15. The article of claim 13 wherein the electronic component comprises a chip attached to a substrate by the adhesive composition.
16. An article of manufacture comprising an electronic component having a chip bonded to a substrate by the adhesive composition of claim 5.
17. An article of manufacture comprising an electronic component having a chip bonded to a substrate by the adhesive composition of claim 6.
18. An article of manufacture comprising an electronic component having a chip bonded to a substrate by the adhesive composition of claim 7.
19. A method for making an electronic component assembly which requires attachment of separate components comprises:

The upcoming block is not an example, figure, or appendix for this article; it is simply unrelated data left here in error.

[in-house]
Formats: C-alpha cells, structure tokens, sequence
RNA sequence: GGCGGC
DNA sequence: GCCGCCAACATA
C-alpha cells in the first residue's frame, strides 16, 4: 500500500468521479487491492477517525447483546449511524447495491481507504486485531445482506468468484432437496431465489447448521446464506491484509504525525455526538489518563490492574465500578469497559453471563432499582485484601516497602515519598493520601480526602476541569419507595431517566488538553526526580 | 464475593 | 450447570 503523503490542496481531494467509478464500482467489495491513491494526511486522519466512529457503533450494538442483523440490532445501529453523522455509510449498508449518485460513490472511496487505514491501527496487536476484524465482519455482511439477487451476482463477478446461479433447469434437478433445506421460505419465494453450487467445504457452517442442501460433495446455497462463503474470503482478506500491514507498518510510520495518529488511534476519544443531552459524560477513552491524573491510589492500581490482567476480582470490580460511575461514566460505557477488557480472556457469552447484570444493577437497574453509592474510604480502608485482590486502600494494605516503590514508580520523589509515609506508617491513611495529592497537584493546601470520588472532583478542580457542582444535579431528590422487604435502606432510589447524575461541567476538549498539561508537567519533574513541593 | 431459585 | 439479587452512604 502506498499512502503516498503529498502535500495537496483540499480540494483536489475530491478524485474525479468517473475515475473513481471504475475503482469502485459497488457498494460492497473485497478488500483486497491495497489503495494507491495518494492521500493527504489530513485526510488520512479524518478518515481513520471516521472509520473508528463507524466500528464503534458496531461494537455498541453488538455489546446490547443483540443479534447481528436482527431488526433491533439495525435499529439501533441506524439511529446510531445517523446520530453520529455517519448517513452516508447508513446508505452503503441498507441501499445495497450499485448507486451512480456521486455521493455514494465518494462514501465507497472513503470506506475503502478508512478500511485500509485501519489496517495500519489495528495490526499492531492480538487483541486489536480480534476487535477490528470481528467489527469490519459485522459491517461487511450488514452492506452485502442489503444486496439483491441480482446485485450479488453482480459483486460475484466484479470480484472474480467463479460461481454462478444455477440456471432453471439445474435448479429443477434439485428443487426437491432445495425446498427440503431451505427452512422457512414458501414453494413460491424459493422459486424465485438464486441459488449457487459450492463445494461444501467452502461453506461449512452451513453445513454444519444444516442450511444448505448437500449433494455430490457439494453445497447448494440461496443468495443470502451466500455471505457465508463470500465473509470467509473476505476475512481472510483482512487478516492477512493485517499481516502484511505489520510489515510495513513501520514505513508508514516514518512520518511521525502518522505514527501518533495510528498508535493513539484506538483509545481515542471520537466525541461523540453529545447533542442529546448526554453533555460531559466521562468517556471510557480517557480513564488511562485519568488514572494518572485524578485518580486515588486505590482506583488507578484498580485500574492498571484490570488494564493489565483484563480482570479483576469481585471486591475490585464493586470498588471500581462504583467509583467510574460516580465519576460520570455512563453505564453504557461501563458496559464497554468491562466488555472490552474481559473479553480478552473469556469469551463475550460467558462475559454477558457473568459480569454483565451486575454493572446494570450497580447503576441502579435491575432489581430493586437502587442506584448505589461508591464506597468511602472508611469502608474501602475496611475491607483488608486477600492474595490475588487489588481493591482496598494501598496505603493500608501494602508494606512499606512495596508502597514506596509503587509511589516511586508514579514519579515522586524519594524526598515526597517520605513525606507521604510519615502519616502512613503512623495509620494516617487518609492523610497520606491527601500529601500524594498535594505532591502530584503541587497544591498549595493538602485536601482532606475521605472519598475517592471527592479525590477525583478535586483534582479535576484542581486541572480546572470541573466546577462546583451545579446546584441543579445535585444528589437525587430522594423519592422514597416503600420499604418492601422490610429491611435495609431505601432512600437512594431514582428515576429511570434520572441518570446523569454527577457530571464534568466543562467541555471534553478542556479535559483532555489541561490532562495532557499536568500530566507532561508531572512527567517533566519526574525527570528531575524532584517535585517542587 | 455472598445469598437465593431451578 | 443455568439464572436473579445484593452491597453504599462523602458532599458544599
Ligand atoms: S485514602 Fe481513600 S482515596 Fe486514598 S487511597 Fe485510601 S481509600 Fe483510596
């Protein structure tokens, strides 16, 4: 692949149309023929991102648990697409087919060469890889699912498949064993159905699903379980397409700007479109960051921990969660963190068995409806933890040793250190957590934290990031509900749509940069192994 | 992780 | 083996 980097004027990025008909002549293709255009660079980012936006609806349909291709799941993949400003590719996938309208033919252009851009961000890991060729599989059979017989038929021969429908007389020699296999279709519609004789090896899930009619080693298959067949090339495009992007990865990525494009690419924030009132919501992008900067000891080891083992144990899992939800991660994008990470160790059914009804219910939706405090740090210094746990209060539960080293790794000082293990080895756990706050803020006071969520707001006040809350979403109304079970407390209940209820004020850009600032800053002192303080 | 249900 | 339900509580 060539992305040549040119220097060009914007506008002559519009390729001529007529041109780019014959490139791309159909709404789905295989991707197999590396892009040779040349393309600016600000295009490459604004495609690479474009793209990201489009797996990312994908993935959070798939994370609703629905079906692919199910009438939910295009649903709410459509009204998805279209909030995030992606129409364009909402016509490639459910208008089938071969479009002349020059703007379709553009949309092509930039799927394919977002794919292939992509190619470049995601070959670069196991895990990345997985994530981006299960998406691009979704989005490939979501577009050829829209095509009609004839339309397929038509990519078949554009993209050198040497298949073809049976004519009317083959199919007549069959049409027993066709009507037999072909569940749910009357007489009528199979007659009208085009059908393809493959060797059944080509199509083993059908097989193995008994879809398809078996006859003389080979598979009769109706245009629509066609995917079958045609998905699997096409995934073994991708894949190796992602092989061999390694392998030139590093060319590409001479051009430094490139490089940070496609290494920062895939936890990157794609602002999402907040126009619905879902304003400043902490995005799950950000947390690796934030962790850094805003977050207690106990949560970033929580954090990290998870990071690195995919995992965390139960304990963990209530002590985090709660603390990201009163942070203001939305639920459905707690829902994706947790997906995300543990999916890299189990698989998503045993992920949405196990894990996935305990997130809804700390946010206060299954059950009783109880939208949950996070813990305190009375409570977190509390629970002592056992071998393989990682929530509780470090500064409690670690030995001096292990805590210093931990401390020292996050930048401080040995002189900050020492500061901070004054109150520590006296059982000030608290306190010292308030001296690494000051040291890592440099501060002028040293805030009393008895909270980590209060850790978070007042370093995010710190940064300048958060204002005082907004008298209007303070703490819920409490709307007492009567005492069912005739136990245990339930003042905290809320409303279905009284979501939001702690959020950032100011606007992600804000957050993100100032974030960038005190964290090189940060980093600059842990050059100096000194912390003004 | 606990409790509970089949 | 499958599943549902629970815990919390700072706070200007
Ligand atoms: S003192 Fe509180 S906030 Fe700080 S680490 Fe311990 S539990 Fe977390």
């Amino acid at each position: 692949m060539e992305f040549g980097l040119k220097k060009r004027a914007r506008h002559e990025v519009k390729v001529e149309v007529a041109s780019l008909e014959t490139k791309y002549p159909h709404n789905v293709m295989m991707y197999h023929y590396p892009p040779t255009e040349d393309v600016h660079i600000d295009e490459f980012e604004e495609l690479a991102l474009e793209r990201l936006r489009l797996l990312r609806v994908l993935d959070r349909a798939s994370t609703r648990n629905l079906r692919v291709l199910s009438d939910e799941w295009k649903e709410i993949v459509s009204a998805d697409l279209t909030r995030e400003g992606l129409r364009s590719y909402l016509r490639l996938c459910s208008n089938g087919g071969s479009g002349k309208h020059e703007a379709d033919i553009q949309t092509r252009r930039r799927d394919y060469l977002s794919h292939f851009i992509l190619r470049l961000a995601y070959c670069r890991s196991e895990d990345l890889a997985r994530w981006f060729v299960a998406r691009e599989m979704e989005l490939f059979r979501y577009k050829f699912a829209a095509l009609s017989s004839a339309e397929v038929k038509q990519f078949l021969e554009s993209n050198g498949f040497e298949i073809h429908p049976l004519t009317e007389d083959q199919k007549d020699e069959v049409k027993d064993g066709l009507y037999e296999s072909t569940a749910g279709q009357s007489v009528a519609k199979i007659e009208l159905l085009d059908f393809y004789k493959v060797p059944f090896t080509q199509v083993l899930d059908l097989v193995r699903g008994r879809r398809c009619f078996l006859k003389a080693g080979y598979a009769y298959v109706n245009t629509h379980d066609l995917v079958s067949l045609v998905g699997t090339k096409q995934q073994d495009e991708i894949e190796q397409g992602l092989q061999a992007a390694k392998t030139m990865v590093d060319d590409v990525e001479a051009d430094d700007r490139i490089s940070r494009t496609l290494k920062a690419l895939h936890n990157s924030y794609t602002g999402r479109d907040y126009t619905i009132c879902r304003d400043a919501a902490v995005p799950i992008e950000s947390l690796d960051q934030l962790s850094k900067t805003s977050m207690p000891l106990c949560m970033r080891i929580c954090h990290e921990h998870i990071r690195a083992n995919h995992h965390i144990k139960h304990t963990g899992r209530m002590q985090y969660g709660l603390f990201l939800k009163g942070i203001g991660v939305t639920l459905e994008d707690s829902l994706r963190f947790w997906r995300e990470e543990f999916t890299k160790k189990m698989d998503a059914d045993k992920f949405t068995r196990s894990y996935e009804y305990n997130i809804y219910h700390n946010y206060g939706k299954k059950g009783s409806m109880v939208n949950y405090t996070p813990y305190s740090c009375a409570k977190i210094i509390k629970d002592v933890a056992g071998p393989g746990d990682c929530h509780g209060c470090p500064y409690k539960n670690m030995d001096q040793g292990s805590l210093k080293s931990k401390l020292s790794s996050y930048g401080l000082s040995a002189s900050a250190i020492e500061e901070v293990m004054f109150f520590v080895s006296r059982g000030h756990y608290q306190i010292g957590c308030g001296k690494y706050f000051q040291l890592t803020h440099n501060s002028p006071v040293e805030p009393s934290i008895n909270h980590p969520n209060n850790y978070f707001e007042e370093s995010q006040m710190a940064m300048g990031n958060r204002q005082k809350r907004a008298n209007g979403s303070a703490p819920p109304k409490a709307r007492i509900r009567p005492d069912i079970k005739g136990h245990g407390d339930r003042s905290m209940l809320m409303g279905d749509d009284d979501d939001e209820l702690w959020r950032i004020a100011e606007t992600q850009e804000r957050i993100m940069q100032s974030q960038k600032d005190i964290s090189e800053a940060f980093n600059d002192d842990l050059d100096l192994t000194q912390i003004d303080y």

applying the adhesive of claim 1 onto one of the components to be bonded;
placing the other component to be bonded on the adhesive of the adhesive coated component;
heating the assembly to cure the adhesive to attach the components.
20. The method of claim 19 wherein the adhesive further comprises a conductive filler.
21. The method of claim 19 wherein the adhesive
further comprises an additive to the composition wherein the additive enables the bonded components to be reworked without the need for solvents which additive is selected from the group consisting of polyacrylate, poly(meth)acrylate, polyalkylacrylate and polyalkylmethacrylate, polyfluoro alkyl acrylate and polyfluoroalkyl methacrylate wherein the alkyl group is C1-C8.
22. The method of claim 19 wherein the adhesive